The feminisation of contraceptive use: Australian women's accounts of accessing contraception

Wigginton, Britta, Harris, Melissa L., Loxton, Deborah, Herbert, Danielle and Lucke, Jayne (2015) The feminisation of contraceptive use: Australian women's accounts of accessing contraception. Feminism & Psychology, 25 2: 178-198. doi:10.1177/0959353514562802


Author Wigginton, Britta
Harris, Melissa L.
Loxton, Deborah
Herbert, Danielle
Lucke, Jayne
Title The feminisation of contraceptive use: Australian women's accounts of accessing contraception
Journal name Feminism & Psychology   Check publisher's open access policy
ISSN 0959-3535
1461-7161
Publication date 2015-05
Year available 2015
Sub-type Article (original research)
DOI 10.1177/0959353514562802
Open Access Status Not yet assessed
Volume 25
Issue 2
Start page 178
End page 198
Total pages 21
Place of publication London, United Kingdom
Publisher Sage Publicaitons
Collection year 2016
Language eng
Abstract The oral contraceptive pill remains the most widely used contraceptive method. We consider The Pill’s depiction as variously revolutionary and liberating, oppressive for women, and more recently, a ‘lifestyle drug’. Drawing on discourses of (hetero)sex, heterosexuality and gender performance, we discuss how contraceptive use has been feminised and consider the current gap in understanding how women negotiate their positioning as responsible for contraception. To begin to fill this gap, we conducted a thematic discourse analysis using 75 free-text responses (to a general question in a wider contraceptive survey) to explore how women account for their agency and responsibility in discussions of accessing contraception. We identified two themes: responsibility for education and information and ‘finding contraceptive fit’. Women’s discussions of responsibility for education and information highlight the need for transparency from educational bodies, which are positioned as lacking in their delivery of contraceptive information. Women describe “finding contraceptive fit” as an embodied process of experimentation with contraception to ultimately find one with minimal negative side effects. We situate our findings within critiques of the gendered nature and production of health, conceptualising contraceptive use as a distinctly feminine practice, which promotes self-surveillance and embodied awareness.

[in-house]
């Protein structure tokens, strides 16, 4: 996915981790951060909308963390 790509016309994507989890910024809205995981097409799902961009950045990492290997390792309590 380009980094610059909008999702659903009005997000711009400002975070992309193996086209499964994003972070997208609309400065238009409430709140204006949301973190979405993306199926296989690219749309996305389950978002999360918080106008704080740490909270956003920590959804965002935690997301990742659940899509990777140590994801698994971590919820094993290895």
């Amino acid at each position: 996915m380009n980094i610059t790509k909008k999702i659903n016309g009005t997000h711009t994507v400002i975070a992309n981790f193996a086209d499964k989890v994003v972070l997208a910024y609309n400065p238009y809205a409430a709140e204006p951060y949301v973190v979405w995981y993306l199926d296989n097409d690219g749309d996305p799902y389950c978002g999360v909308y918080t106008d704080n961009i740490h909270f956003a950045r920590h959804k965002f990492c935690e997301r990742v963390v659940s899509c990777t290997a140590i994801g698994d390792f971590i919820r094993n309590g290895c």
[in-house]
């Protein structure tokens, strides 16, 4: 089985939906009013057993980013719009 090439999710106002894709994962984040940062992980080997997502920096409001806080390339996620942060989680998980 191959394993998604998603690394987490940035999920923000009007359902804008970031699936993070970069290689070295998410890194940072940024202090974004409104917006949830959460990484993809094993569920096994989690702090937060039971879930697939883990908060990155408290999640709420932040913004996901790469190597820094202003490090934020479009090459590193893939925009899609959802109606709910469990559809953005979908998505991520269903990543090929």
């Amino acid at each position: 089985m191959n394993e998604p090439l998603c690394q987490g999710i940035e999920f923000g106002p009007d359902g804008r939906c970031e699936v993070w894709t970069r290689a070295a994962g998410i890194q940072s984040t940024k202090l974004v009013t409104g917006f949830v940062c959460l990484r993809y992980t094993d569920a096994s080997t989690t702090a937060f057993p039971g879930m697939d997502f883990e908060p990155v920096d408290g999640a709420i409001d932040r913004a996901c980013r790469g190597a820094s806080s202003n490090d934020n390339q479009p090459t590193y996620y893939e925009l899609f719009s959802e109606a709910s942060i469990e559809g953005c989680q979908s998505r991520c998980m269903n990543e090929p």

Keyword Contraception
Contraceptive use
Access
Gender
Responsibility
Thematic discourse analysis
Side effects
Q-Index Code C1
Q-Index Status Confirmed Code
Institutional Status UQ

Document type: Journal Article
Sub-type: Article (original research)
Collections: UQ Centre for Clinical Research Publications
Official 2016 Collection
School of Public Health Publications
 
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